Several contributing factors might explain the racial appraisal gap, including:

  • comp distance, the distance between a subject property and its comps;
  • comp reconciliation, a metric gauging how far away the appraisal value is from the lowest comp;
  • comp variance, a metric capturing the variation in sales prices for comps; and
  • purchaser overpayment, the tendency for minority buyers to pay more for similar properties than non-minority buyers.

The report applies these factors to statistical models to determine how much they contribute to the observable racial appraisal gap, but only finds that they explain a modest amount of the gap. It also suggests more research is needed to accurately target the forces causing the disparity.

Addressing racial inequities

Today, the wealth gap between Black, Latinx and white families persists.

In addition to the body of research substantiating undervaluation claims in majority Black and Latinx neighborhoods, research also points to a measurable gap between Latinx homeownership rates and property values and white homeownership rates and property values, both in the U.S. and here in California.

For example, an average home owned by a Latinx homeowner is worth nearly 13% less than the average home owned by a white homeowner in the U.S. Meanwhile, the Latinx home value gap is even larger in some of California’s major metros.

Related article:

Latinx homeownership still trails behind white homeownership

The homeownership gap between Black and white homeowners presents yet another significant divide.

In fact, the homeownership gap between Black and white homeowners in the U.S. is 31% as of 2020. When comparing national figures, the gap between Black and white homeowners is 4% higher today than it was in the 1960s, before the 1968 Federal Fair Housing Act officially prohibited discriminatory actions against racial groups in residential real estate transactions. [See RPI e-book Real Estate Principles Chapter 7]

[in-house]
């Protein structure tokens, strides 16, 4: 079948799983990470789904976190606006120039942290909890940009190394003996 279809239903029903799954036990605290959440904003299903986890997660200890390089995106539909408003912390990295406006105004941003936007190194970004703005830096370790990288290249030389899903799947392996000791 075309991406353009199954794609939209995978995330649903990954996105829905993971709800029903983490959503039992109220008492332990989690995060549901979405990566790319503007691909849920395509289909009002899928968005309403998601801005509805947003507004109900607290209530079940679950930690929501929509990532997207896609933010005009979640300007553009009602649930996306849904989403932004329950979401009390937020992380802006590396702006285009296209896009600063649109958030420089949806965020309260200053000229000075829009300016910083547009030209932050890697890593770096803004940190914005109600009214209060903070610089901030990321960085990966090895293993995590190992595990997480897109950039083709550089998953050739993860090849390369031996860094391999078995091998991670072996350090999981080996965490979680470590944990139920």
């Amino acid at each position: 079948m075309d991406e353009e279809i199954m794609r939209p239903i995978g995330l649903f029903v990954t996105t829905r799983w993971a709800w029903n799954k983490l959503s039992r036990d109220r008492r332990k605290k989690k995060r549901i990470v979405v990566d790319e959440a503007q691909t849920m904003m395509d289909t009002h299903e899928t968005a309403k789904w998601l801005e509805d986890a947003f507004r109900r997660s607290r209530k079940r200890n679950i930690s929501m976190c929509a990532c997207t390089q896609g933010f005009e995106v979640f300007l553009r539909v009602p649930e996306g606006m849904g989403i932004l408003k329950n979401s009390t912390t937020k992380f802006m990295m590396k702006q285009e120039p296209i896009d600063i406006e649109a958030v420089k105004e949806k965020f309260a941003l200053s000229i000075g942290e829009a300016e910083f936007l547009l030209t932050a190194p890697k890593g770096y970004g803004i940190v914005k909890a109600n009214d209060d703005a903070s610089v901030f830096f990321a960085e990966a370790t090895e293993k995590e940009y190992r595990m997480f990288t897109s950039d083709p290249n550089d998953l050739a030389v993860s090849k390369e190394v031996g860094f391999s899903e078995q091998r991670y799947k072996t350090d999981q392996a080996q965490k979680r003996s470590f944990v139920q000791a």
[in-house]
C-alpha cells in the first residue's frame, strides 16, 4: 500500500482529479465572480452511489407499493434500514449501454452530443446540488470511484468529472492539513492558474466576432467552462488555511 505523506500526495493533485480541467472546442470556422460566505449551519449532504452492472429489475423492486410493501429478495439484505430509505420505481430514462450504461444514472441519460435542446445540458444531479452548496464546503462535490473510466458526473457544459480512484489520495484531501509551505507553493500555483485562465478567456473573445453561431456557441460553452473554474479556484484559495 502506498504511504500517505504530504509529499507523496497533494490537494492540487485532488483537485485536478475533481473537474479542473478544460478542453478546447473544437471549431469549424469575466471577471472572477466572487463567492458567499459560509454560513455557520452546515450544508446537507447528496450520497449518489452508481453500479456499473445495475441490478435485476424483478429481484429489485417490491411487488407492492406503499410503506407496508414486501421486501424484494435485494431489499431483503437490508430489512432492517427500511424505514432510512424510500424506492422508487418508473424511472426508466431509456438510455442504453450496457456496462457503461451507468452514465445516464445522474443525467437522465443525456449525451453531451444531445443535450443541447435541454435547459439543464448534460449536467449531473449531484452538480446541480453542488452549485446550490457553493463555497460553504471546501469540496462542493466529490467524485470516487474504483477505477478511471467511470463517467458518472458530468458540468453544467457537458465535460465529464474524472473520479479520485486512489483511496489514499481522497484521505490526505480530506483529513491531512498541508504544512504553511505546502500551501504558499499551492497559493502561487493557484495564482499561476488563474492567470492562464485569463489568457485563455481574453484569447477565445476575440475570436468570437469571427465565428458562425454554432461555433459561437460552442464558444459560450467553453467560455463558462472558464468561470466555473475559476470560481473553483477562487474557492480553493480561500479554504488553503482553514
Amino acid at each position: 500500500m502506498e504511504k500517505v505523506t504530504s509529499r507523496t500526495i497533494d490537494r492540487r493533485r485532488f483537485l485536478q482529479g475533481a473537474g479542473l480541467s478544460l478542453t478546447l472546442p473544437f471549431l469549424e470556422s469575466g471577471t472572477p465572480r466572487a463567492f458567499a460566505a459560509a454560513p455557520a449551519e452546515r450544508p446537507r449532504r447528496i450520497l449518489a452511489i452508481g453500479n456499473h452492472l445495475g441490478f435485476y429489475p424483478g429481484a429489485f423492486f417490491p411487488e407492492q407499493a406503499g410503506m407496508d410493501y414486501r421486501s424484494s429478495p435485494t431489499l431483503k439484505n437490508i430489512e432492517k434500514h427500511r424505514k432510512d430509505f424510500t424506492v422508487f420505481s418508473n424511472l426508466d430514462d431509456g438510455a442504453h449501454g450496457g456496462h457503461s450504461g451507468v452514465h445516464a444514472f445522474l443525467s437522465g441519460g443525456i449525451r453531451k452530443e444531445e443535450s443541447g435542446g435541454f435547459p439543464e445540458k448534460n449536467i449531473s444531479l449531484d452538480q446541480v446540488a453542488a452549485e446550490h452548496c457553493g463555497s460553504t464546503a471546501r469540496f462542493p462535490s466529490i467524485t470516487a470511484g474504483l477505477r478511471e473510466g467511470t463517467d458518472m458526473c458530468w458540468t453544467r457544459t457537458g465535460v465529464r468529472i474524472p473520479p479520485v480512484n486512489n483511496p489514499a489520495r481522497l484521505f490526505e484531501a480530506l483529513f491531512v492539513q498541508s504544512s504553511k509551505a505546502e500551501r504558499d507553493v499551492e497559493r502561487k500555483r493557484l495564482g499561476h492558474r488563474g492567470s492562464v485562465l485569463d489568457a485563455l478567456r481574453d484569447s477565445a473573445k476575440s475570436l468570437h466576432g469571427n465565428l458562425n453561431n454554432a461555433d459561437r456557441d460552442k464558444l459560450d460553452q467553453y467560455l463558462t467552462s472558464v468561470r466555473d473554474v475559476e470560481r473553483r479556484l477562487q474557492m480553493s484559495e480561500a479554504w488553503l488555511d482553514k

Related article:

7 steps to close the Black-White homeownership gap

Black and Latinx homeowners are also less likely than white homeowners to refinance when interest rates are low. This leaves them paying higher interest rates for a mortgaged home — up to 50 basis points higher than white homeowners between 2005 and 2020, according to the Federal Reserve Bank of Atlanta.

Related article:

Refinancing and race: Why the divide and how to close the gap

All these compounding factors contribute to a racial wealth gap — from homeownership rates, to property values, to discriminatory housing practices such as redlining that still affect property values today.

Addressing these racial inequities is no easy task. It is often difficult to determine a root cause for some of the statistical gaps between racial groups. That happened to be the case with the Freddie Mac study, which failed to provide comprehensive answers for why appraisal gaps exist between neighborhood demographics. But their research did indicate a gap indeed exists.

In response to these ambiguities (and realities) in real estate ownership and valuations, recent California legislation requires all California real estate applicants and licensees to complete a two-hour implicit bias training course beginning in 2023.

The aim of the legislation is to guide real estate professionals towards understanding and recognizing biases so that the pervasive gaps between racial groups does not continue to stretch on throughout the years and decades to come.

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Want to learn more about fair housing laws? Click the image below to download the RPI book cited in this article.